So, what were my top impressions and takeaways from RootsTech 2019 (aka a whirlwind of education, inspiration, and fun) you ask?
Full disclosure: As an Ambassador for RootsTech, I received certain benefits, such as a free pass to the conference, a pass to give away to one of my followers, and access to some VIPs and industry leaders during the conference. However, my opinions are my own.
Focus on the Attendee
I’m not going to lie. When Jen Allen announced this change of focus at the media dinner, I was a little skeptical. I was wrong. Throughout the conference, you saw that RootsTech 2019 was indeed paying close attention to attendees’ experience.
For instance, no lines.
The planners bent over backwards to make sure people were spending their time learning and connecting instead of standing in a queue. Seriously, the only time I stood in line was in the ladies.
This year, badges were mailed out and bags, badge holders, and lanyards were free for the taking throughout the Salt Palace. Volunteers with blue shirts emblazoned with “ASK ME” were everywhere.
Class rooms were larger—some of them downright cavernous. No badges were scanned. In addition, there were more than plenty lunches available for everyone on Wednesday. Yes, free lunches when the Expo Hall was closed.
Additionally, the RootsTech team was responsive. For example, on day one (Wednesday), live-streaming ended as the Q & A began. When online viewers objected, RootsTech staff made a quick change, extending the live-streaming to include that portion of the sessions.
Key Takeaways included the Belief that Family History Can Heal
The “Connect. Belong.” had a “heal” postscript. A recognition that we have conflicts in our history and family history was one of my top takeaways from RootsTech 2019. It resonated strongly with me, as did the belief that healing can come through an accurate understanding of history.
The healing started with the LDS church’s two-million-dollar donation to the International African American Museum’s Center for Family History. (The IAA Museum and that beautiful gift deserve an entire post, so stay tuned.)
Of course, we were all gobsmacked to see Martin Luther King III come on stage and speak about how that donation represented a fulfillment of his father’s dream.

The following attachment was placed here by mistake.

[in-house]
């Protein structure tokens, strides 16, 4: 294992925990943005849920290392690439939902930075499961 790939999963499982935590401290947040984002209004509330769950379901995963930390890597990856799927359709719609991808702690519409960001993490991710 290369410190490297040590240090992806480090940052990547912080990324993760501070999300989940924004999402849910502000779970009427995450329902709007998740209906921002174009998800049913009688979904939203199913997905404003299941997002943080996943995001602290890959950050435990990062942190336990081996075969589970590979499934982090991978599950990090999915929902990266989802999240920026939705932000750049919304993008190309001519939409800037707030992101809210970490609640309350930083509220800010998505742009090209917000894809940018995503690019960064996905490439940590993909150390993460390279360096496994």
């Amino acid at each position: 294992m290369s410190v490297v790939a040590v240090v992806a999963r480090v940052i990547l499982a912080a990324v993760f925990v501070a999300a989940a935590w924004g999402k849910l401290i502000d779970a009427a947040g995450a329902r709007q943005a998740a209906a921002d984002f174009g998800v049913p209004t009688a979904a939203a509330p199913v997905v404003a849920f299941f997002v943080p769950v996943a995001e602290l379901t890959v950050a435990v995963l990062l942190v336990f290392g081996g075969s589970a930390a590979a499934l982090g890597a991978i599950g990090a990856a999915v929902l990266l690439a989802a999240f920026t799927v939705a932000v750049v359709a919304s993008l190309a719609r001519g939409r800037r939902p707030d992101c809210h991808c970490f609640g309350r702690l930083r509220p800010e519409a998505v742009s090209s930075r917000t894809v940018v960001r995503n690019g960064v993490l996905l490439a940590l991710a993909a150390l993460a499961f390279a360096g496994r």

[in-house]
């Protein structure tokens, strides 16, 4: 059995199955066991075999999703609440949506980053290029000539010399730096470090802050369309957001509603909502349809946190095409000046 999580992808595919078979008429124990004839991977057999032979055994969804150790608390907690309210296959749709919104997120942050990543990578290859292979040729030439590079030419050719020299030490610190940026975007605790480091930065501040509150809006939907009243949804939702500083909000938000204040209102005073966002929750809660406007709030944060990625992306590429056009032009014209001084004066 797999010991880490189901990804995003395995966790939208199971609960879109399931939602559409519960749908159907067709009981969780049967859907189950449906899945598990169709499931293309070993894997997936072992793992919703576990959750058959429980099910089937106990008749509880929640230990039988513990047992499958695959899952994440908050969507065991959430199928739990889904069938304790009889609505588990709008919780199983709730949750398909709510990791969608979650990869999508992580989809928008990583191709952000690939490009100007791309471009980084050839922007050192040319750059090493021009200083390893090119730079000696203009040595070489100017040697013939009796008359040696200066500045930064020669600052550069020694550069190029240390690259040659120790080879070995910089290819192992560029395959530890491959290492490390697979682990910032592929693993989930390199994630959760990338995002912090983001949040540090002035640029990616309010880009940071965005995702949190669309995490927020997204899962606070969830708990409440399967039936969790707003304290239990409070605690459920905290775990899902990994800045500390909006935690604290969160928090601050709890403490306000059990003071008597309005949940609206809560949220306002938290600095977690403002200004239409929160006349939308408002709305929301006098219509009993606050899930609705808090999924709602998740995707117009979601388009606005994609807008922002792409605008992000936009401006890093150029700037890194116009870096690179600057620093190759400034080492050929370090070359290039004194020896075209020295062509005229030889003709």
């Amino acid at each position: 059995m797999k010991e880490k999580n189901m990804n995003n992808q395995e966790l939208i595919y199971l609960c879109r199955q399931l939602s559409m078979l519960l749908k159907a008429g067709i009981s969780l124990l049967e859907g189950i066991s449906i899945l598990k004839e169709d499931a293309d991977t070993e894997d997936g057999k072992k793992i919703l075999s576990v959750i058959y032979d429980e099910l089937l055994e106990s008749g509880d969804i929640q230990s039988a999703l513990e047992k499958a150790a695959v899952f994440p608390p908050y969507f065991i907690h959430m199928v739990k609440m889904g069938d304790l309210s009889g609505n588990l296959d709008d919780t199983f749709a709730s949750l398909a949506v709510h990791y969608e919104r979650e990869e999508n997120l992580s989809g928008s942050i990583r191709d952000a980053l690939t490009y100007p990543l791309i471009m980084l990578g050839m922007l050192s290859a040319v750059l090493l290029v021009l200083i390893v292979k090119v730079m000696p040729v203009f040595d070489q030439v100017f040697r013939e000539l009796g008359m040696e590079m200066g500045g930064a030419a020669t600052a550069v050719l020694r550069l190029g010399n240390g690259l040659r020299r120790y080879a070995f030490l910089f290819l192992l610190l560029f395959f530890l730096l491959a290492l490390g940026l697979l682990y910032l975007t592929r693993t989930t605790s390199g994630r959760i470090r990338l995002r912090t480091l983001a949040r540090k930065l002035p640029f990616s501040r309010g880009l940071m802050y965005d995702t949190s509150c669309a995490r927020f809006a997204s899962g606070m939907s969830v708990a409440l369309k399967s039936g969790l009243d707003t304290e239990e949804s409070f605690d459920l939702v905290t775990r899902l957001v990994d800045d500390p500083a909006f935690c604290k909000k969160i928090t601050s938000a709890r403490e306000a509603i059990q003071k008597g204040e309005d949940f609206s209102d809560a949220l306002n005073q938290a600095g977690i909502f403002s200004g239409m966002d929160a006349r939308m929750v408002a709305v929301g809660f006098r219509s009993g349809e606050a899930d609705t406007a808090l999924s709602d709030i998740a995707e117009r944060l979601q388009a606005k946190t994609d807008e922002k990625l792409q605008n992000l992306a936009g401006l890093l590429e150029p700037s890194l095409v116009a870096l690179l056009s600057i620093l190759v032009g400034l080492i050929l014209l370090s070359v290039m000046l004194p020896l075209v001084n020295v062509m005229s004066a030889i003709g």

Regina Mason, incredible as always, picked up that thread as she premiered Gina’s Journey. Her film about her journey “to reclaim the life of her ancestor” demonstrated that hard, difficult stories can be faced and shared.
In addition, Saroo Brierly spoke not only of looking for his birth family. He also shared touching photographs of his birth mother and adoptive mother bonding over their love for a son.
Undercurrent of Culture
Music, dance, and heritage ran through the general sessions. The exhibit hall also held a plethora of organizations affiliated with embracing and celebrating culture.
Ukulele master Jake Shimabukuro awed us with his talent and introduced us to Japanese-American culture. The he went into an amazing rendition of Queen’s “Bohemian Rhapsody.” Talk about widening your world-view!
RootsTech Looser than your Average Genealogy Conference
As always, RootsTech was a place to have fun as you learn. Emcee Jason Hewlett made sure that happened, entertaining folks with his impressions, selfie challenges, and facial contortions. And we attendees did our part as well. And all that fun strengthened the connections we made.
The conference is still all about connecting. (See How to Get the Most out of RootsTech.) We heard stories of people finding common ancestors ( one of the earliest Africans transported to the New World from Angola, for instance) , meeting friends of friends, and coming to a new understanding of the past.
Technology was the harmony line to the “connect. belong.” melody. It was woven through announcements, exhibits, and all sessions were to spotlight some type of technology. Whether you liked that change or missed the Innovator Summit of previous years, probably depends on the size of your inner geek.
I’m just going to let all the above photos tell that part of the story.
Expo Hall a Little Different
Though similar to previous years, the expo hall seems to flow better. The media center was moved to the back of the hall, which eliminated some log jams.
There was no innovator alley either, which I personally missed.
No Need to Use the Hotel Gym
With RootsTech taking over the entire Salt Lake Palace, attendees got plenty of exercise going from session to session. Fitbit wearers were easily hitting 12,000 steps or more each day without leaving the convention center.
What were your takeaways from RootsTech 2019? Please comment below.